--non-PC characters that I can grow to love, or just amuse me (I rarely care about my own player-character itself, except in terms of how choices made affect other characters)

 

It's obviously more emotionally immersive to become concerned/attached to a fully formed RPG NPC with a nice background/story and its own personality, but I've been known to become very attached to RTS units, aRPG "pets" and drone companions (Majesty's monks, Stronghold's warriors and archers, Dungeon Keeper's imps and vampires, Torchlight's pets, etc)...in those cases, it's usually because of amusement, but it's an attachment nonetheless, that keeps me playing and tends to have me using those units almost to exclusion. :biggrin:

 

RPG's just have the potential to have these things with a higher level intensity.


“Things are as they are. Looking out into the universe at night, we make no comparisons between right and wrong stars, nor between well and badly arranged constellations.” – Alan Watts

Share this post


Link to post
Share on other sites

I had this long diatribe written, but I think it's more prudent to wait until I'm in a less diminished state to comment. I will say that you've certainly become one of the staples of this forum, ya doofus, and I look forward to seeing whatever crazy assed topic you pull out next.

 

I look forward to it, I know you are very skilled at comprehensive and detailed posts when you want to discuss something pertinent :)

 

@ Gorth and Nep

 

Yes our reasons will probably be similar. It also can raise some interesting psychological factors about about our personalities, for example some people will say "you like RPG because you want to escape from reality"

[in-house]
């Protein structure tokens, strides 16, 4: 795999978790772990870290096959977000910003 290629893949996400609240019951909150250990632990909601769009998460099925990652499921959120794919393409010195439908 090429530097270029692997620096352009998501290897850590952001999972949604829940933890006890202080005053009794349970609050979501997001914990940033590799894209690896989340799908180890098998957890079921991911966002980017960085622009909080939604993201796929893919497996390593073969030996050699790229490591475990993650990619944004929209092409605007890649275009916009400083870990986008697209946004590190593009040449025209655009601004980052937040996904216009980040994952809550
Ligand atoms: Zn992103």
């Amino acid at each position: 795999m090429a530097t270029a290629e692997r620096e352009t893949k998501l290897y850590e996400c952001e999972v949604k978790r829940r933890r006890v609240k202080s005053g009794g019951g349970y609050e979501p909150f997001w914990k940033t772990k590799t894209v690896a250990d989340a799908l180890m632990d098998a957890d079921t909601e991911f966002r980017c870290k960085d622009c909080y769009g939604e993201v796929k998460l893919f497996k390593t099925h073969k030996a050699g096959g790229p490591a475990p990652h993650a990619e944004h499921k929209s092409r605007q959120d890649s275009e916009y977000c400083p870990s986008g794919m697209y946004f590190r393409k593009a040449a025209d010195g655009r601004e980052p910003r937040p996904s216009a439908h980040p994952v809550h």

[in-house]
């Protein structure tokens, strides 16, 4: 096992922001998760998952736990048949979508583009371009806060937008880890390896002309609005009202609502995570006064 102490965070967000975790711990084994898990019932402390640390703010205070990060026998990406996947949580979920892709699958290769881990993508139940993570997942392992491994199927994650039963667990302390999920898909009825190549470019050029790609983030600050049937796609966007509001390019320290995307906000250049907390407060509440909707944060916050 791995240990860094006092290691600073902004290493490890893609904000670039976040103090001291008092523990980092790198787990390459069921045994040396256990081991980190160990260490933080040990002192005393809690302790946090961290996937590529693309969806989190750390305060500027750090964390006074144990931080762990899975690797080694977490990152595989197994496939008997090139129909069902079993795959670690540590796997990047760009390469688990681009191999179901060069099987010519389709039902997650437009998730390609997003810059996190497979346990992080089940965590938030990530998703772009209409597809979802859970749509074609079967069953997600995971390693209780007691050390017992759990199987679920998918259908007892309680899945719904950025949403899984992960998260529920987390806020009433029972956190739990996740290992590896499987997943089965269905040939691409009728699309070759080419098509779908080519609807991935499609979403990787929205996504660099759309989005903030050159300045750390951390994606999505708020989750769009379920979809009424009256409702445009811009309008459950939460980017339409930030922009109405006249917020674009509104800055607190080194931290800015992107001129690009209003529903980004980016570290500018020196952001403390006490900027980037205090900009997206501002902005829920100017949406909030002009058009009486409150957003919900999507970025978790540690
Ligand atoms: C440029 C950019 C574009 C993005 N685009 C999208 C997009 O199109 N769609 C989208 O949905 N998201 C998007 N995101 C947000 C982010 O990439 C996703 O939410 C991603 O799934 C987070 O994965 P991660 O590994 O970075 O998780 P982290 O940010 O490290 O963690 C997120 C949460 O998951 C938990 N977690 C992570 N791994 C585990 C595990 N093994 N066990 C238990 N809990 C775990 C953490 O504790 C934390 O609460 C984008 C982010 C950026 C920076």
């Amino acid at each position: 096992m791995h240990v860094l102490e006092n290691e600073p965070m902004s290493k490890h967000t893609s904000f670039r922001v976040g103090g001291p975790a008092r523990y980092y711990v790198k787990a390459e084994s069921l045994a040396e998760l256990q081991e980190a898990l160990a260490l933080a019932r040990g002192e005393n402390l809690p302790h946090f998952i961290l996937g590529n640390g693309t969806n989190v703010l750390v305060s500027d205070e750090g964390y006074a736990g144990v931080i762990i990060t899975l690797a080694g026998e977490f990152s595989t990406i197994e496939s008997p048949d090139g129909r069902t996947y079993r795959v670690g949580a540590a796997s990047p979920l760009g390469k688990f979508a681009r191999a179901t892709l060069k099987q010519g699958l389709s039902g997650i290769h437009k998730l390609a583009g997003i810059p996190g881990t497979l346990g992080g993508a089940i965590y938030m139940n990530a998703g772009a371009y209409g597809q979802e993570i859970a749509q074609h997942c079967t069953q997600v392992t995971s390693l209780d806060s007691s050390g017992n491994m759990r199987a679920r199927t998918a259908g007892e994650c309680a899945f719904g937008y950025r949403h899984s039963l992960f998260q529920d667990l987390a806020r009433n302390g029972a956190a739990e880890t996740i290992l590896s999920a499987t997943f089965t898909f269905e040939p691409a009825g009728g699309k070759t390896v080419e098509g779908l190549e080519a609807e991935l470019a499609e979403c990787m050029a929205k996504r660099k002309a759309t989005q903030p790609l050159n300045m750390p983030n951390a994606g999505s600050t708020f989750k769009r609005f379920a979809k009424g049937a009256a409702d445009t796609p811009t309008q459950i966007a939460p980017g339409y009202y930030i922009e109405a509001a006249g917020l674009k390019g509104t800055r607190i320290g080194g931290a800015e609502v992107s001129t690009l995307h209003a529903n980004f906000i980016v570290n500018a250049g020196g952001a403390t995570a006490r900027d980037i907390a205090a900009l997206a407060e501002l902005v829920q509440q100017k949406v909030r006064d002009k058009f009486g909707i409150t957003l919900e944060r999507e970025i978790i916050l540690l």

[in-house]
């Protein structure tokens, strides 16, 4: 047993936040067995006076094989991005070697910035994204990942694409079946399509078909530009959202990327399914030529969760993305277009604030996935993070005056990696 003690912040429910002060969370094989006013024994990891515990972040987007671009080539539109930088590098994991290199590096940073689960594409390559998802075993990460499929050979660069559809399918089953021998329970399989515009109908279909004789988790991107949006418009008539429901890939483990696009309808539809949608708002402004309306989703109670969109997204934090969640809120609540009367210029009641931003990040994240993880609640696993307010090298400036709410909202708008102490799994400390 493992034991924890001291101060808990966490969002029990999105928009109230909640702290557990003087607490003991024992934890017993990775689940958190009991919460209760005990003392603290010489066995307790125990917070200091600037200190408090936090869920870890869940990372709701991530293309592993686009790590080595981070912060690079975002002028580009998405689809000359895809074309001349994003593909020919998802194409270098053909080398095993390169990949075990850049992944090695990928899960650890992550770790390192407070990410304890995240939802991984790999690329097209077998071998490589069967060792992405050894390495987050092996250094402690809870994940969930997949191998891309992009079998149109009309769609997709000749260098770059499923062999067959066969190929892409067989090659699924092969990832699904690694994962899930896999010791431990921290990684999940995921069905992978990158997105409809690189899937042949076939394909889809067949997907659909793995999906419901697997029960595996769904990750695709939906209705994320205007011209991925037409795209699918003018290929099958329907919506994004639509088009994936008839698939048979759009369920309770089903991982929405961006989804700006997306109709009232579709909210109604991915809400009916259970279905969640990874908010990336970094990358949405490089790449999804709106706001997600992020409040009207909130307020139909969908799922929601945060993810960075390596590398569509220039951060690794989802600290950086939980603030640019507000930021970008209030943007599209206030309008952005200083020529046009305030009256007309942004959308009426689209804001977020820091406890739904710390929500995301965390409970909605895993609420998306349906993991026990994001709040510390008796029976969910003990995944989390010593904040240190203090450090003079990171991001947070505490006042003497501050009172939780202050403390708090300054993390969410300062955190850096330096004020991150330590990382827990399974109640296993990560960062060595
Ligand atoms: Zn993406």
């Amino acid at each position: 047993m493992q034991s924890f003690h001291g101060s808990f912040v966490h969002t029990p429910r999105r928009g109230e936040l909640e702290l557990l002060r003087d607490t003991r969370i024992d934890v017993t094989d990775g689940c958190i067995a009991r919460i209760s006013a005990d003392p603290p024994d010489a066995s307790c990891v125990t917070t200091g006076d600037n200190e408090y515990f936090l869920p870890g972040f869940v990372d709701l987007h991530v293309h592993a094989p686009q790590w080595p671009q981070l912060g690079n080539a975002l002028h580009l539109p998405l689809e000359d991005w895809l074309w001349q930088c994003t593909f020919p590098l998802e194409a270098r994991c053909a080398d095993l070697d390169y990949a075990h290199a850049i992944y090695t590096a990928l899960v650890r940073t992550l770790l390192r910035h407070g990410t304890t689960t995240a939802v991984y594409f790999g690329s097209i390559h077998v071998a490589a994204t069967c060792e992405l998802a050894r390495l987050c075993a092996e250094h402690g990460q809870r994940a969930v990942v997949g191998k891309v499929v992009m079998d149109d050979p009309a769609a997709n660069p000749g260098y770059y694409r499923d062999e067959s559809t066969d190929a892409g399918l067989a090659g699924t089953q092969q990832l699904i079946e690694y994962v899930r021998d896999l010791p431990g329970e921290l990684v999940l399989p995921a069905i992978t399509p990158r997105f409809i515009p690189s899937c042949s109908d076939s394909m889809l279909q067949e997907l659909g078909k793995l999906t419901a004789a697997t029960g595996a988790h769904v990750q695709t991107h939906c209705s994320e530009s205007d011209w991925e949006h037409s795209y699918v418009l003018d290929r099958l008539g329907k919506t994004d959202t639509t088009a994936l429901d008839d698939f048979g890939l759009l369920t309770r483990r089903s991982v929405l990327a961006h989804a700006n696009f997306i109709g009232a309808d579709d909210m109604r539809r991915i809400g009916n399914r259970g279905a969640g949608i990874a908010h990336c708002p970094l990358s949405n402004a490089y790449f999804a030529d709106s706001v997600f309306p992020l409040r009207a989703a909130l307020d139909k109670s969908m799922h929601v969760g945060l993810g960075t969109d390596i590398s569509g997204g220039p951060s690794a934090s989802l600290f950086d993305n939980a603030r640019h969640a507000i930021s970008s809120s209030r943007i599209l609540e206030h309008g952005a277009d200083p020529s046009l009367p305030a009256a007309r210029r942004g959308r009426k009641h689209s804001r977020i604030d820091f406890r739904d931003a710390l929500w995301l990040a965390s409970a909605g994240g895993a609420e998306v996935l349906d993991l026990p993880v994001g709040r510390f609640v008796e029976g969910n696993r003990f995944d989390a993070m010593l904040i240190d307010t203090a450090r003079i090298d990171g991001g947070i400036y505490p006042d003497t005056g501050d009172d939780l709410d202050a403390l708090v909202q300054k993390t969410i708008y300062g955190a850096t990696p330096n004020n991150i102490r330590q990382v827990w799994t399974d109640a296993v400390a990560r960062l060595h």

Now that may be the reason some do it but I am very happy with my real life. Also there is nothing wrong with escapism if its therapeutic?


"We don't stop playing because we grow old; we grow old because we stop playing.” -  George Bernard Shaw

 

"What counts in life is not the mere fact that we have lived. It is what difference we have made to the lives of others that will determine the significance of the life we lead" - Nelson Mandela

 

 

Share this post


Link to post
Share on other sites

I liked the genre because I enjoyed the stories. Nowadays the story doesn't seem to suck me in as much - I'm not sure if that's because I've gotten older or because they're not as well written.

  • Like 1

There are none that are right, only strong of opinion. There are none that are wrong, only ignorant of facts

Share this post


Link to post
Share on other sites

 

--obsessive task-orientation: alchemy, crafting, design, loot, flexibility and growth (learning efficiency or multiple ways to "win")

 

 

 

Interesting points raised, so for me the whole plethora of crafting components isn't really a big deal. But for some its huge. They take there non-combat skills very seriously. I remember in Ultima Online there was this guy that just use to logon and go and chop wood everyday, thats all he did. Everyday in the game. I never understood it but he enjoyed it. He would then sell the wood in the market.